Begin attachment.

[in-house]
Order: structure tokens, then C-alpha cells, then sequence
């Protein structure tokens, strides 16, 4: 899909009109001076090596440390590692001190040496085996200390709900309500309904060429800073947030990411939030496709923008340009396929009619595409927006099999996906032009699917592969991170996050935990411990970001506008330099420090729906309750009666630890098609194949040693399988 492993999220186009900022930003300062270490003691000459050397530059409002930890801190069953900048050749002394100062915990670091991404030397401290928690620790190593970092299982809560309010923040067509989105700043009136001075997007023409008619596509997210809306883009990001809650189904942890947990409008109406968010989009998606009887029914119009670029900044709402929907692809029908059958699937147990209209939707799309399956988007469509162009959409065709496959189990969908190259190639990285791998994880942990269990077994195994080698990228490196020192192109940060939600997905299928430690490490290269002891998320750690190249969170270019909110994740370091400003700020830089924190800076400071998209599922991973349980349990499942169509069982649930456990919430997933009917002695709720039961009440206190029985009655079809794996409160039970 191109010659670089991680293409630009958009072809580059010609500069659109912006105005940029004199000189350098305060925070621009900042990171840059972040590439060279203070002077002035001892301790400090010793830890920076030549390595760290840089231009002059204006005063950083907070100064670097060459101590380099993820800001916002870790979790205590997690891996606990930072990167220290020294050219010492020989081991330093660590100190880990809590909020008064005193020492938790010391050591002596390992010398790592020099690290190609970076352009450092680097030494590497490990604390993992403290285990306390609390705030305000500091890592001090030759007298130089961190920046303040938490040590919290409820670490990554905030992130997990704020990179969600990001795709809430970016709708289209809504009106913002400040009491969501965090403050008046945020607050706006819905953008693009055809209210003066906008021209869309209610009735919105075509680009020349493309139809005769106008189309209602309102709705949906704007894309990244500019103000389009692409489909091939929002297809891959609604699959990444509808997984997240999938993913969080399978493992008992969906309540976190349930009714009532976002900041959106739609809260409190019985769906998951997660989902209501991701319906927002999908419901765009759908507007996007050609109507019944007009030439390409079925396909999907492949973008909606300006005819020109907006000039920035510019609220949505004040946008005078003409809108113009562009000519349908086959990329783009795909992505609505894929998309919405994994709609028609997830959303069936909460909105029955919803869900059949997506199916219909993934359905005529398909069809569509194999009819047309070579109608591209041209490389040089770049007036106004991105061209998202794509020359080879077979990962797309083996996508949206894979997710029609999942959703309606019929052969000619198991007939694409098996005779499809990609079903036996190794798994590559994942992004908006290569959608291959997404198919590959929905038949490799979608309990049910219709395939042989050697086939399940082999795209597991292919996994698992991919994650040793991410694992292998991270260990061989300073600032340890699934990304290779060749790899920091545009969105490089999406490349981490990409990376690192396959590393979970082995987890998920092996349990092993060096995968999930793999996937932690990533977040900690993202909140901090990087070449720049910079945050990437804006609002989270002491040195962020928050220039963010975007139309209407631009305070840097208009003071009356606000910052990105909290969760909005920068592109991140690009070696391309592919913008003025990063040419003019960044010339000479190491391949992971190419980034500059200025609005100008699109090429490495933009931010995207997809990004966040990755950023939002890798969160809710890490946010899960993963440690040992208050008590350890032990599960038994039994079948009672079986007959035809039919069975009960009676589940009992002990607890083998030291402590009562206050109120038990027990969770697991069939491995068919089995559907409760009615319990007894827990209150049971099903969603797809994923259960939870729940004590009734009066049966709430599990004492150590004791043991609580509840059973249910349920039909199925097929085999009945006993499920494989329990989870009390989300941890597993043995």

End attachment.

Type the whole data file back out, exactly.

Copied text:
[in-house]
Order: structure tokens, then C-alpha cells, then sequence
């Protein structure tokens, strides 16, 4: 899909009109001076090596440390590692001190040496085996200390709900309500309904060429800073947030990411939030496709923008340009396929009619595409927006099999996906032009699917592969991170996050935990411990970001506008330099420090729906309750009666630890098609194949040693399988 492993999220186009900022930003300062270490003691000459050397530059409002930890801190069953900048050749002394100062915990670091991404030397401290928690620790190593970092299982809560309010923040067509989105700043009136001075997007023409008619596509997210809306883009990001809650189904942890947990409008109406968010989009998606009887029914119009670029900044709402929907692809029908059958699937147990209209939707799309399956988007469509162009959409065709496959189990969908190259190639990285791998994880942990269990077994195994080698990228490196020192192109940060939600997905299928430690490490290269002891998320750690190249969170270019909110994740370091400003700020830089924190800076400071998209599922991973349980349990499942169509069982649930456990919430997933009917002695709720039961009440206190029985009655079809794996409160039970 191109010659670089991680293409630009958009072809580059010609500069659109912006105005940029004199000189350098305060925070621009900042990171840059972040590439060279203070002077002035001892301790400090010793830890920076030549390595760290840089231009002059204006005063950083907070100064670097060459101590380099993820800001916002870790979790205590997690891996606990930072990167220290020294050219010492020989081991330093660590100190880990809590909020008064005193020492938790010391050591002596390992010398790592020099690290190609970076352009450092680097030494590497490990604390993992403290285990306390609390705030305000500091890592001090030759007298130089961190920046303040938490040590919290409820670490990554905030992130997990704020990179969600990001795709809430970016709708289209809504009106913002400040009491969501965090403050008046945020607050706006819905953008693009055809209210003066906008021209869309209610009735919105075509680009020349493309139809005769106008189309209602309102709705949906704007894309990244500019103000389009692409489909091939929002297809891959609604699959990444509808997984997240999938993913969080399978493992008992969906309540976190349930009714009532976002900041959106739609809260409190019985769906998951997660989902209501991701319906927002999908419901765009759908507007996007050609109507019944007009030439390409079925396909999907492949973008909606300006005819020109907006000039920035510019609220949505004040946008005078003409809108113009562009000519349908086959990329783009795909992505609505894929998309919405994994709609028609997830959303069936909460909105029955919803869900059949997506199916219909993934359905005529398909069809569509194999009819047309070579109608591209041209490389040089770049007036106004991105061209998202794509020359080879077979990962797309083996996508949206894979997710029609999942959703309606019929052969000619198991007939694409098996005779499809990609079903036996190794798994590559994942992004908006290569959608291959997404198919590959929905038949490799979608309990049910219709395939042989050697086939399940082999795209597991292919996994698992991919994650040793991410694992292998991270260990061989300073600032340890699934990304290779060749790899920091545009969105490089999406490349981490990409990376690192396959590393979970082995987890998920092996349990092993060096995968999930793999996937932690990533977040900690993202909140901090990087070449720049910079945050990437804006609002989270002491040195962020928050220039963010975007139309209407631009305070840097208009003071009356606000910052990105909290969760909005920068592109991140690009070696391309592919913008003025990063040419003019960044010339000479190491391949992971190419980034500059200025609005100008699109090429490495933009931010995207997809990004966040990755950023939002890798969160809710890490946010899960993963440690040992208050008590350890032990599960038994039994079948009672079986007959035809039919069975009960009676589940009992002990607890083998030291402590009562206050109120038990027990969770697991069939491995068919089995559907409760009615319990007894827990209150049971099903969603797809994923259960939870729940004590009734009066049966709430599990004492150590004791043991609580509840059973249910349920039909199925097929085999009945006993499920494989329990989870009390989300941890597993043995």